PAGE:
ST. PAUL, Minn. (WCCO) — Mary Turner is frustrated by a tale of two worlds inside and outside of the hospital.
She’s a registered nurse working in the COVID unit and like so many other healthcare workers, hasn’t caught much of a break for the last 20 months. As the holidays near, Minnesota’s hospitals are becoming overrun — the situation is so dire that two military medical teams are getting ready to help plug holes in staffing starting Thanksgiving Day.
“It’s about time the public takes this pandemic seriously once more,” Turner said.
The Minnesota Legislature set aside $250 million in federal money to cut bonus checks for frontline workers like Turner as a reward for their efforts throughout the pandemic.
After months of talks, a bipartisan panel couldn’t agree on who gets what and how much and a stalemate remains at the state capitol.
Turner said she wishes elected officials would put politics aside, come back to St. Paul and sign off on the money.
“How many more headlines do you need to see? How many more times do you need to open your paper — all the legislators — and see what we’re dealing with,” she said. ”Stop playing petty politics.”
There’s been a back-and-forth between the Senate GOP, which controls the chamber, and DFL leaders in the House and Gov. Tim Walz about the scope of the special session. Both parties have said bonus checks and hero pay are a priority, but Republicans also want the legislature to prohibit state-issued mandates, like the one for state agency employees to be vaccinated.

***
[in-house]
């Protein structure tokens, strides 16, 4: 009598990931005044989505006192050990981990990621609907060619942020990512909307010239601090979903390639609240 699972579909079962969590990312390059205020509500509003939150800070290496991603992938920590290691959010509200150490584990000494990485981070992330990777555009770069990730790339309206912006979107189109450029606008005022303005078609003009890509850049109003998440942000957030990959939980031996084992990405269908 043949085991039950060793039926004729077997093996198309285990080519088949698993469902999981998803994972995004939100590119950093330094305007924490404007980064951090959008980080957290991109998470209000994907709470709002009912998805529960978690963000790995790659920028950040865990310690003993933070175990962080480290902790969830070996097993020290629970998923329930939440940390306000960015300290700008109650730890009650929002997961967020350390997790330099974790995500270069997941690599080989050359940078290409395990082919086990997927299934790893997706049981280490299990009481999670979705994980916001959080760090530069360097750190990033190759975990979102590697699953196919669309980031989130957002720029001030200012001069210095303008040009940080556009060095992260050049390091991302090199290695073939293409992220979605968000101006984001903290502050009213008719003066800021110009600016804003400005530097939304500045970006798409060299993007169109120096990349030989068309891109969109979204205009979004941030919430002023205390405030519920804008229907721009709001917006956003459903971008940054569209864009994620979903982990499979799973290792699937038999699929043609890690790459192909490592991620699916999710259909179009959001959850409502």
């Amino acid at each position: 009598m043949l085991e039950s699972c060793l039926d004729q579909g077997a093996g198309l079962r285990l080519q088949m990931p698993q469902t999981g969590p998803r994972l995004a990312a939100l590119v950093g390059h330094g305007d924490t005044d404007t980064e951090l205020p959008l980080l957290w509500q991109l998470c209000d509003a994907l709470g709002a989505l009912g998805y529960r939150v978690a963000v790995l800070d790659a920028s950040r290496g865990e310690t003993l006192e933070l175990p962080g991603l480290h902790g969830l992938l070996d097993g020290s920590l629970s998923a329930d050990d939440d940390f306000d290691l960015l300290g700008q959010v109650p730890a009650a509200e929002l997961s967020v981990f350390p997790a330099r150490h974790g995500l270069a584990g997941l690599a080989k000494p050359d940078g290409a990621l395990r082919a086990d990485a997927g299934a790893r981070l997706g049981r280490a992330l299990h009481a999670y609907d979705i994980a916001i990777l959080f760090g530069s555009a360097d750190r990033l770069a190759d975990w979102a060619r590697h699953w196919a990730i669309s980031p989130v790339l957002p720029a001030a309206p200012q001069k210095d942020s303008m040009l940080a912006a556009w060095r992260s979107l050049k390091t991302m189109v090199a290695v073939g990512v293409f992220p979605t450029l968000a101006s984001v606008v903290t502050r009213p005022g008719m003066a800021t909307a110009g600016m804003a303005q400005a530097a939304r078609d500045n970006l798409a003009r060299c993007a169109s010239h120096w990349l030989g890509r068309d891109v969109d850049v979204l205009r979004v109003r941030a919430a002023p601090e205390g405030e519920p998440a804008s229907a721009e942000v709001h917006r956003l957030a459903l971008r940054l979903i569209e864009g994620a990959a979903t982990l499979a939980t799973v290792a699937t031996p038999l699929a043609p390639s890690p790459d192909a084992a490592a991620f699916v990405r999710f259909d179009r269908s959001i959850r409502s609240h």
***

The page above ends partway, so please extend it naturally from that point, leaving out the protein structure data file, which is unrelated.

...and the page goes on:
Democrats and the governor wanted assurances from the GOP that it wouldn’t reject Senate confirmation of Health Commissioner Jan Malcolm, a move that would remove her from her job overseeing the health department amid a pandemic.
On Tuesday, Senate Majority Leader Jeremy Miller — in an apparent breakthrough in the standoff — told WCCO Radio that Republicans “are willing to put any discussion regarding commissioner confirmations on hold at this time to get a special session done.”
But Walz told reporters Wednesday that no progress has been made in negotiations with legislative leaders, signaling that bonus checks could be on hold indefinitely. The regular 2022 session of the Minnesota Legislature begins at the end of January.
Walz has the power to call lawmakers back.
“I think it’s still not a done deal,” Walz said. “We’ve just said all along let’s just do drought relief, essential worker pay, help us a little bit on this COVID stuff then we can deal with the rest in January.”
But for Turner, it’s much more than just a bonus check. While they were once held up as heroes, now sometimes they’re treated as villains, asked to “do better” when they’re doing nothing but their best. Turner tears up when she talks about it.
“Whether it is gonna be $300 or $1,200, it’s the idea of us being acknowledged. It’s the idea that we are appreciated, especially at a time when I’m starting to hear things that we’re not being appreciated,” she said.
The state health department on Wednesday reported 3,759 new cases of COVID-19 and 53 deaths.
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